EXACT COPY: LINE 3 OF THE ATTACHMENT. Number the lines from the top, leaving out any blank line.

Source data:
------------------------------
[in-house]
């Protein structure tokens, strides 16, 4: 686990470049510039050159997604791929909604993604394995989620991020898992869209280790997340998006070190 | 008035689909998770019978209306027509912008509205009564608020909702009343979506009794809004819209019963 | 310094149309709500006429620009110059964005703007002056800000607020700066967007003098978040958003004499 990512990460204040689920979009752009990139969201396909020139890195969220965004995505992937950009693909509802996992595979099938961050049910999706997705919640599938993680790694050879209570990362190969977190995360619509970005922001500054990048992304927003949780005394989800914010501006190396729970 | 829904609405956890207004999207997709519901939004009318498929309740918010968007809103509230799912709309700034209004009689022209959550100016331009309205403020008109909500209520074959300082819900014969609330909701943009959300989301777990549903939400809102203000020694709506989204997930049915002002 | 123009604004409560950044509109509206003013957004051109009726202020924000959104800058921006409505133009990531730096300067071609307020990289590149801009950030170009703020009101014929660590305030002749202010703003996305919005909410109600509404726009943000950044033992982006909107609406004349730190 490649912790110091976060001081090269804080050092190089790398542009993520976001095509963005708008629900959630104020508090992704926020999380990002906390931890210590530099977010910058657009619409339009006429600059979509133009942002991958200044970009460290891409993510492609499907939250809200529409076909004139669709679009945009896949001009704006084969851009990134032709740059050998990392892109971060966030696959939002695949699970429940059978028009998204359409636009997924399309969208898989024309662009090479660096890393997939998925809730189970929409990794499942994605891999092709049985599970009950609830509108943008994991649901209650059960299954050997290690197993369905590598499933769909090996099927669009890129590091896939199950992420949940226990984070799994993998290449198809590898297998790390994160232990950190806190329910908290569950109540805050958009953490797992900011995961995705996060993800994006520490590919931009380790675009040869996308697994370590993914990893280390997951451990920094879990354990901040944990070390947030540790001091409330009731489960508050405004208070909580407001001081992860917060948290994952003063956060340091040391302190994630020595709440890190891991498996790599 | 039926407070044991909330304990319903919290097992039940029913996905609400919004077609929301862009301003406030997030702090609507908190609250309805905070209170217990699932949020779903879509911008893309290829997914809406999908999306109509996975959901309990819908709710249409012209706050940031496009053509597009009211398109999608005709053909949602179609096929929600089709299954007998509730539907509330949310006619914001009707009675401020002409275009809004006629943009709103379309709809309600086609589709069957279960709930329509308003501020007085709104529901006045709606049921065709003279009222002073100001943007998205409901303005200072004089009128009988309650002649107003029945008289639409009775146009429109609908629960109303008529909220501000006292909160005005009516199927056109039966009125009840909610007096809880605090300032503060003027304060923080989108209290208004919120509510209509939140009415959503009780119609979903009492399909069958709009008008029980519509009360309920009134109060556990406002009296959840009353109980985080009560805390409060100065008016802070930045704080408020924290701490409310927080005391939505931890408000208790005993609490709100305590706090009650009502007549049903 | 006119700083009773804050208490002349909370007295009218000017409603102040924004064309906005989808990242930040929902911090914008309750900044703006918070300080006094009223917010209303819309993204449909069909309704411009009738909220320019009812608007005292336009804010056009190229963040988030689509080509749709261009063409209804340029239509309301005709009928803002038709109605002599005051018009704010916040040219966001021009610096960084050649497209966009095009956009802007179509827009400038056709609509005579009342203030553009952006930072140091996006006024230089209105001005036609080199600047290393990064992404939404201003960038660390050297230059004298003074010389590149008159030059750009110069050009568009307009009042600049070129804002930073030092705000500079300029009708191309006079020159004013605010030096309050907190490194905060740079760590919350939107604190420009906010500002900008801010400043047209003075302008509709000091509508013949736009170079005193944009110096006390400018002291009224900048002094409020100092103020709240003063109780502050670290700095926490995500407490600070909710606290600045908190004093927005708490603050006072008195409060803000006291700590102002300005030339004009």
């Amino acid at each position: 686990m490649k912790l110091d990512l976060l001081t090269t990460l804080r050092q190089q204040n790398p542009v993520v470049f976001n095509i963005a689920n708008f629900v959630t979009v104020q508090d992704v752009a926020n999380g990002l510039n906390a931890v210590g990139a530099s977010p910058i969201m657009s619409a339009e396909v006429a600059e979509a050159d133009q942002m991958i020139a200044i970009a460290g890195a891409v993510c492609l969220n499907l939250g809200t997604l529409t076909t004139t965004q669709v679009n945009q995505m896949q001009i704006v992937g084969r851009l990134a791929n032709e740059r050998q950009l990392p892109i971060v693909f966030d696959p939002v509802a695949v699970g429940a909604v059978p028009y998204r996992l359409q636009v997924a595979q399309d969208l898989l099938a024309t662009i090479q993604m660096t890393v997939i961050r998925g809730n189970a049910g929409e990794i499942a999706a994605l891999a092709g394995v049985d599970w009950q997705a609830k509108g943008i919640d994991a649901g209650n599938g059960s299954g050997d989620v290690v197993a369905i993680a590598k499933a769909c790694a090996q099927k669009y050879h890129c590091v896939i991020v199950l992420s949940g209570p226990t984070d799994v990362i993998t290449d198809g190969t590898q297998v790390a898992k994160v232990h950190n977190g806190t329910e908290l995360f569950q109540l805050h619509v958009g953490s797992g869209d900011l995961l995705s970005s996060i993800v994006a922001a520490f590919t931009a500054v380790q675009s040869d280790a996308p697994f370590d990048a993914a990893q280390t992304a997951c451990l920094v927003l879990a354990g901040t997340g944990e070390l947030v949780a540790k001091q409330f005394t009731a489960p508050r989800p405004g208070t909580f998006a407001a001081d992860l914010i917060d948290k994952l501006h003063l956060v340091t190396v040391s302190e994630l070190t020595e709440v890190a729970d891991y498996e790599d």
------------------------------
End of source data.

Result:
């Amino acid at each position: 686990m490649k912790l110091d990512l976060l001081t090269t990460l804080r050092q190089q204040n790398p542009v993520v470049f976001n095509i963005a689920n708008f629900v959630t979009v104020q508090d992704v752009a926020n999380g990002l510039n906390a931890v210590g990139a530099s977010p910058i969201m657009s619409a339009e396909v006429a600059e979509a050159d133009q942002m991958i020139a200044i970009a460290g890195a891409v993510c492609l969220n499907l939250g809200t997604l529409t076909t004139t965004q669709v679009n945009q995505m896949q001009i704006v992937g084969r851009l990134a791929n032709e740059r050998q950009l990392p892109i971060v693909f966030d696959p939002v509802a695949v699970g429940a909604v059978p028009y998204r996992l359409q636009v997924a595979q399309d969208l898989l099938a024309t662009i090479q993604m660096t890393v997939i961050r998925g809730n189970a049910g929409e990794i499942a999706a994605l891999a092709g394995v049985d599970w009950q997705a609830k509108g943008i919640d994991a649901g209650n599938g059960s299954g050997d989620v290690v197993a369905i993680a590598k499933a769909c790694a090996q099927k669009y050879h890129c590091v896939i991020v199950l992420s949940g209570p226990t984070d799994v990362i993998t290449d198809g190969t590898q297998v790390a898992k994160v232990h950190n977190g806190t329910e908290l995360f569950q109540l805050h619509v958009g953490s797992g869209d900011l995961l995705s970005s996060i993800v994006a922001a520490f590919t931009a500054v380790q675009s040869d280790a996308p697994f370590d990048a993914a990893q280390t992304a997951c451990l920094v927003l879990a354990g901040t997340g944990e070390l947030v949780a540790k001091q409330f005394t009731a489960p508050r989800p405004g208070t909580f998006a407001a001081d992860l914010i917060d948290k994952l501006h003063l956060v340091t190396v040391s302190e994630l070190t020595e709440v890190a729970d891991y498996e790599d």